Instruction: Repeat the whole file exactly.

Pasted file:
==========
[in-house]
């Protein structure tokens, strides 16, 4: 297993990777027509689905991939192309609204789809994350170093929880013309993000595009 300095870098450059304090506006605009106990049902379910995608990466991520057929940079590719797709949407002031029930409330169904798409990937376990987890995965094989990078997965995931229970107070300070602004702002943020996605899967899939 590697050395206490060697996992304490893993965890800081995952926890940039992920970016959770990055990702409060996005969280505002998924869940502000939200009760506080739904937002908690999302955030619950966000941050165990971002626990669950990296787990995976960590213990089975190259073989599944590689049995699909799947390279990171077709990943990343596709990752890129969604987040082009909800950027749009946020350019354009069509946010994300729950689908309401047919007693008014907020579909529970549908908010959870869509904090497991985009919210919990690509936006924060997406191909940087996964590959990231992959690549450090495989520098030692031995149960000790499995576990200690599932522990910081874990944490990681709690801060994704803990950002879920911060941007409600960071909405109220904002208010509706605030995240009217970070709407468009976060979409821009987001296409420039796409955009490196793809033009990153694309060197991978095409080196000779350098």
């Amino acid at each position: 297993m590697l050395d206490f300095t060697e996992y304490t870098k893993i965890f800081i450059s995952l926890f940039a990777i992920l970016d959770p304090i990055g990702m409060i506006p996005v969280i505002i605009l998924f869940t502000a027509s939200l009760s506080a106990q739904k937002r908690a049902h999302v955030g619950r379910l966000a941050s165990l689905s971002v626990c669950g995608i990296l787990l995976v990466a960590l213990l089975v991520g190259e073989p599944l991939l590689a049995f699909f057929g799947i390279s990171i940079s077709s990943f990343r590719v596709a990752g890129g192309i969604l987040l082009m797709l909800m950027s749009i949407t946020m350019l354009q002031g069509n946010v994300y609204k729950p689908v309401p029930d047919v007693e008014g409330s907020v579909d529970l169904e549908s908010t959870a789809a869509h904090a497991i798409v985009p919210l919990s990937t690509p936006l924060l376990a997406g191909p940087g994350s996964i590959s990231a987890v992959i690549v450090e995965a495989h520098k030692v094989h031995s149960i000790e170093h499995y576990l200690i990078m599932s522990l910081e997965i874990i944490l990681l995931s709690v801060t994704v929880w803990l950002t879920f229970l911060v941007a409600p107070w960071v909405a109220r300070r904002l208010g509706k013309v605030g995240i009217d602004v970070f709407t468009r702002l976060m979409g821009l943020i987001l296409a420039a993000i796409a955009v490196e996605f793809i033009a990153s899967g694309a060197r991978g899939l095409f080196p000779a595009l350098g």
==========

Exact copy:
[in-house]
């Protein structure tokens, strides 16, 4: 297993990777027509689905991939192309609204789809994350170093929880013309993000595009 300095870098450059304090506006605009106990049902379910995608990466991520057929940079590719797709949407002031029930409330169904798409990937376990987890995965094989990078997965995931229970107070300070602004702002943020996605899967899939 590697050395206490060697996992304490893993965890800081995952926890940039992920970016959770990055990702409060996005969280505002998924869940502000939200009760506080739904937002908690999302955030619950966000941050165990971002626990669950990296787990995976960590213990089975190259073989599944590689049995699909799947390279990171077709990943990343596709990752890129969604987040082009909800950027749009946020350019354009069509946010994300729950689908309401047919007693008014907020579909529970549908908010959870869509904090497991985009919210919990690509936006924060997406191909940087996964590959990231992959690549450090495989520098030692031995149960000790499995576990200690599932522990910081874990944490990681709690801060994704803990950002879920911060941007409600960071909405109220904002208010509706605030995240009217970070709407468009976060979409821009987001296409420039796409955009490196793809033009990153694309060197991978095409080196000779350098």
């Amino acid at each position: 297993m590697l050395d206490f300095t060697e996992y304490t870098k893993i965890f800081i450059s995952l926890f940039a990777i992920l970016d959770p304090i990055g990702m409060i506006p996005v969280i505002i605009l998924f869940t502000a027509s939200l009760s506080a106990q739904k937002r908690a049902h999302v955030g619950r379910l966000a941050s165990l689905s971002v626990c669950g995608i990296l787990l995976v990466a960590l213990l089975v991520g190259e073989p599944l991939l590689a049995f699909f057929g799947i390279s990171i940079s077709s990943f990343r590719v596709a990752g890129g192309i969604l987040l082009m797709l909800m950027s749009i949407t946020m350019l354009q002031g069509n946010v994300y609204k729950p689908v309401p029930d047919v007693e008014g409330s907020v579909d529970l169904e549908s908010t959870a789809a869509h904090a497991i798409v985009p919210l919990s990937t690509p936006l924060l376990a997406g191909p940087g994350s996964i590959s990231a987890v992959i690549v450090e995965a495989h520098k030692v094989h031995s149960i000790e170093h499995y576990l200690i990078m599932s522990l910081e997965i874990i944490l990681l995931s709690v801060t994704v929880w803990l950002t879920f229970l911060v941007a409600p107070w960071v909405a109220r300070r904002l208010g509706k013309v605030g995240i009217d602004v970070f709407t468009r702002l976060m979409g821009l943020i987001l296409a420039a993000i796409a955009v490196e996605f793809i033009a990153s899967g694309a060197r991978g899939l095409f080196p000779a595009l350098g």